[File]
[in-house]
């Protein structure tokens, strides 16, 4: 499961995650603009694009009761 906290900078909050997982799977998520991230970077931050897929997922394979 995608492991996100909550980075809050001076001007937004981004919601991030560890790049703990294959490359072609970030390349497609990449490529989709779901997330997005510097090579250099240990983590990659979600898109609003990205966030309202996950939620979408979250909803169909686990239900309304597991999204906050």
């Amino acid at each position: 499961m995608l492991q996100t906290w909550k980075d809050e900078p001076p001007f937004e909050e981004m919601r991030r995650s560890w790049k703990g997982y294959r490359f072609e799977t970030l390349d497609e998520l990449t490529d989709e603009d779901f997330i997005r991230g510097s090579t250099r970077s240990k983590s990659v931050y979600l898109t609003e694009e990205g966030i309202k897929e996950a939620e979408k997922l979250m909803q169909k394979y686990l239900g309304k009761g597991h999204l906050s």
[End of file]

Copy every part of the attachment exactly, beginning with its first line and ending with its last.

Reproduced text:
[in-house]
């Protein structure tokens, strides 16, 4: 499961995650603009694009009761 906290900078909050997982799977998520991230970077931050897929997922394979 995608492991996100909550980075809050001076001007937004981004919601991030560890790049703990294959490359072609970030390349497609990449490529989709779901997330997005510097090579250099240990983590990659979600898109609003990205966030309202996950939620979408979250909803169909686990239900309304597991999204906050």
């Amino acid at each position: 499961m995608l492991q996100t906290w909550k980075d809050e900078p001076p001007f937004e909050e981004m919601r991030r995650s560890w790049k703990g997982y294959r490359f072609e799977t970030l390349d497609e998520l990449t490529d989709e603009d779901f997330i997005r991230g510097s090579t250099r970077s240990k983590s990659v931050y979600l898109t609003e694009e990205g966030i309202k897929e996950a939620e979408k997922l979250m909803q169909k394979y686990l239900g309304k009761g597991h999204l906050s």